From Highest Heav'n the Eternal Son

From highest Heav'n the eternal Son, With God the Father ever One

Author: H. W. Baker (1861)
Tune: OLD 113TH
Published in 1 hymnal

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Full Text

1. From highest Heav’n the eternal Son,
With God the Father ever One,
Came down to suffer and to die;
For love of sinful man He bore
Our human griefs and troubles sore,
Our load of guilt and misery.

2. Rejoice, ye saints of God, and praise
The Lamb who died, His flock to raise
From sin and everlasting woe;
With angels round the throne above
O tell the wonders of His love,
The joys that from His mercy flow.

3. In darkest shades of night we lay,
Without a beam to guide our way,
Or hope of aught beyond the grave;
But He has brought us life and light,
And opened Heaven to our sight,
And lives forever strong to save.

4. Rejoice, ye saints of God, rejoice;
Sing out, and praise with cheerful voice
The Lamb whom Heav’n and earth adore;
To Him who gave His only Son,
To God the Spirit, with Them One,
Be praise and glory evermore.

Source: The Cyber Hymnal #1520

Author: H. W. Baker

Baker, Sir Henry Williams, Bart., eldest son of Admiral Sir Henry Loraine Baker, born in London, May 27, 1821, and educated at Trinity College, Cambridge, where he graduated, B.A. 1844, M.A. 1847. Taking Holy Orders in 1844, he became, in 1851, Vicar of Monkland, Herefordshire. This benefice he held to his death, on Monday, Feb. 12, 1877. He succeeded to the Baronetcy in 1851. Sir Henry's name is intimately associated with hymnody. One of his earliest compositions was the very beautiful hymn, "Oh! what if we are Christ's," which he contributed to Murray's Hymnal for the Use of the English Church, 1852. His hymns, including metrical litanies and translations, number in the revised edition of Hymns Ancient & Modern, 33 in all. These were cont… Go to person page >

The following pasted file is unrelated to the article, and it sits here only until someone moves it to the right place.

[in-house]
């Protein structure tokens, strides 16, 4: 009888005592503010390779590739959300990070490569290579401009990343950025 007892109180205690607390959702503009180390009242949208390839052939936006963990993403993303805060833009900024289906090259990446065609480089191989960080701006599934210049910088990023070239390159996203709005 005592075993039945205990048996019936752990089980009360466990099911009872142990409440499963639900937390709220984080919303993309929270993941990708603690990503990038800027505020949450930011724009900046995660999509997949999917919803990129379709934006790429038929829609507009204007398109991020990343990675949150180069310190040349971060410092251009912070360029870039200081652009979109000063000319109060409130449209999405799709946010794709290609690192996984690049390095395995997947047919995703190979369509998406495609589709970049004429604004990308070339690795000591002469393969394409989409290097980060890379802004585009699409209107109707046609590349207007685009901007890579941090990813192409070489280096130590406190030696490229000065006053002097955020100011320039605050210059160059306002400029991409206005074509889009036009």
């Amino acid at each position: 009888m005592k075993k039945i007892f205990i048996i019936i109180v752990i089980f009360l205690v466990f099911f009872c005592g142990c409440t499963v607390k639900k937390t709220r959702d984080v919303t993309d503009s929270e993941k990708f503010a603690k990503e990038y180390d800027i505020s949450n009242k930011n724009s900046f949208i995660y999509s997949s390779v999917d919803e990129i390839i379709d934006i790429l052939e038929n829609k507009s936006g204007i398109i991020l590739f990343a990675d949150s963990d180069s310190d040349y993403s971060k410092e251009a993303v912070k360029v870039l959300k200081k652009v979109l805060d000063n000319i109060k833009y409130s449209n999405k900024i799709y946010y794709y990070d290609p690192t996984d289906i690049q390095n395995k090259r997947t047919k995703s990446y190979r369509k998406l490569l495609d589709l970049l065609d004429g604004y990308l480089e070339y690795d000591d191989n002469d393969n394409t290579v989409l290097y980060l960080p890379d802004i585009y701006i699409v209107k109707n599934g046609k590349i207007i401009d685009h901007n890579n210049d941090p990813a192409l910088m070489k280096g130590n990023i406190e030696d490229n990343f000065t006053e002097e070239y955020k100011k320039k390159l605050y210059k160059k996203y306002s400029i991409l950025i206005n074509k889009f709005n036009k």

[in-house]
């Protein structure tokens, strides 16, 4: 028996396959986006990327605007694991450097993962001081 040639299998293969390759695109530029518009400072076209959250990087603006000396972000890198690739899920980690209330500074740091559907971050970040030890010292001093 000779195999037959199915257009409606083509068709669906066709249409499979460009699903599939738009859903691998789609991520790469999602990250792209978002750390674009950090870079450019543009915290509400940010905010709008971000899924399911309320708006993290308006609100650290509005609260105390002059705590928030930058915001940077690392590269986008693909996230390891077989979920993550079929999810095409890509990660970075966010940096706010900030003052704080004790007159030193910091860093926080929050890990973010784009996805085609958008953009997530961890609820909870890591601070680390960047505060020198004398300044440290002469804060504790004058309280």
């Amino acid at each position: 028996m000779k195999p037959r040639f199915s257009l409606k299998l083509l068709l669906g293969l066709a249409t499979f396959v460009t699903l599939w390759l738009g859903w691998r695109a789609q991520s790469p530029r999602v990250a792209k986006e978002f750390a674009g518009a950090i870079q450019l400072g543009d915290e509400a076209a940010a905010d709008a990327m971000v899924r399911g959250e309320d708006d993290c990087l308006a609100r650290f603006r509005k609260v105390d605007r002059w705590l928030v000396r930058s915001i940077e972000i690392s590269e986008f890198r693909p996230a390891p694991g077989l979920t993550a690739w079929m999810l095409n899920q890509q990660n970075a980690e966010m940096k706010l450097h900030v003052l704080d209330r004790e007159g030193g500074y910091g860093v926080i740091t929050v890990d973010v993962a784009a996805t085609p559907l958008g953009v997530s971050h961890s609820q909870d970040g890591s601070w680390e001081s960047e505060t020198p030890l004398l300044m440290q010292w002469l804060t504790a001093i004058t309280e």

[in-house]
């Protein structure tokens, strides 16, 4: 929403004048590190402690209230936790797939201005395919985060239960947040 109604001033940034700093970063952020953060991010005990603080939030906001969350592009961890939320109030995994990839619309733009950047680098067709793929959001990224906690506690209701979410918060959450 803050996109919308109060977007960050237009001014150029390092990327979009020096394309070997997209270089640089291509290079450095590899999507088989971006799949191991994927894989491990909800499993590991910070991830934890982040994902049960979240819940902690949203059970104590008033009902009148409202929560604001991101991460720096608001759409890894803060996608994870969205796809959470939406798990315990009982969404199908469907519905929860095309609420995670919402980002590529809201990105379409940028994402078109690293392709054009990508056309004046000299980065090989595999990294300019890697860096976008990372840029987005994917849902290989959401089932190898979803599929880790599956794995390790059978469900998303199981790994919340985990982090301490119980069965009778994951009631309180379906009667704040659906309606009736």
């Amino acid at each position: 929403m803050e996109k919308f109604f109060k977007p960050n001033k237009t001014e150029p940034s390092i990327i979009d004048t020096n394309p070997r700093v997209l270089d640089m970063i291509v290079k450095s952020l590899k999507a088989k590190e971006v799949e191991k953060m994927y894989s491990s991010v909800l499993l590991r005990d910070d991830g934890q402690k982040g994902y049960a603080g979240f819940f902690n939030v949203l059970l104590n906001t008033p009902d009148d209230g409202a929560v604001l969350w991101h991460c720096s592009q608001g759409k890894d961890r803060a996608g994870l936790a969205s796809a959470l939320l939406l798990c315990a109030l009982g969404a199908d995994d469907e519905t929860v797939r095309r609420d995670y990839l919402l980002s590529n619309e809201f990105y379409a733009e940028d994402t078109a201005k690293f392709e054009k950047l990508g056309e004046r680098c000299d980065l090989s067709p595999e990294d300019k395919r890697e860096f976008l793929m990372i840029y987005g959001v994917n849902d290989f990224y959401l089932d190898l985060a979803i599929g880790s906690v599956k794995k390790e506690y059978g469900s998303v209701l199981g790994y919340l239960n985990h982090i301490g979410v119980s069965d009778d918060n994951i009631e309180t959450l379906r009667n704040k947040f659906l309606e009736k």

Text Information

First Line: From highest Heav'n the eternal Son, With God the Father ever One
Title: From Highest Heav'n the Eternal Son
Author: H. W. Baker (1861)
Language: English
Copyright: Public Domain



GENEVAN 68 is usually attributed to Matthäus Greiter (b. Aichach, Bavaria, 1490; d. Strasbourg, France, 1550). It was published as a setting for Psalm 119 in Das dritt theil Strassburger Kirchenampt (1525), which Greiter and his friend Wolfgang Dachstein edited. Greiter studied at Freiburg Universi…

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The Cyber Hymnal #1520
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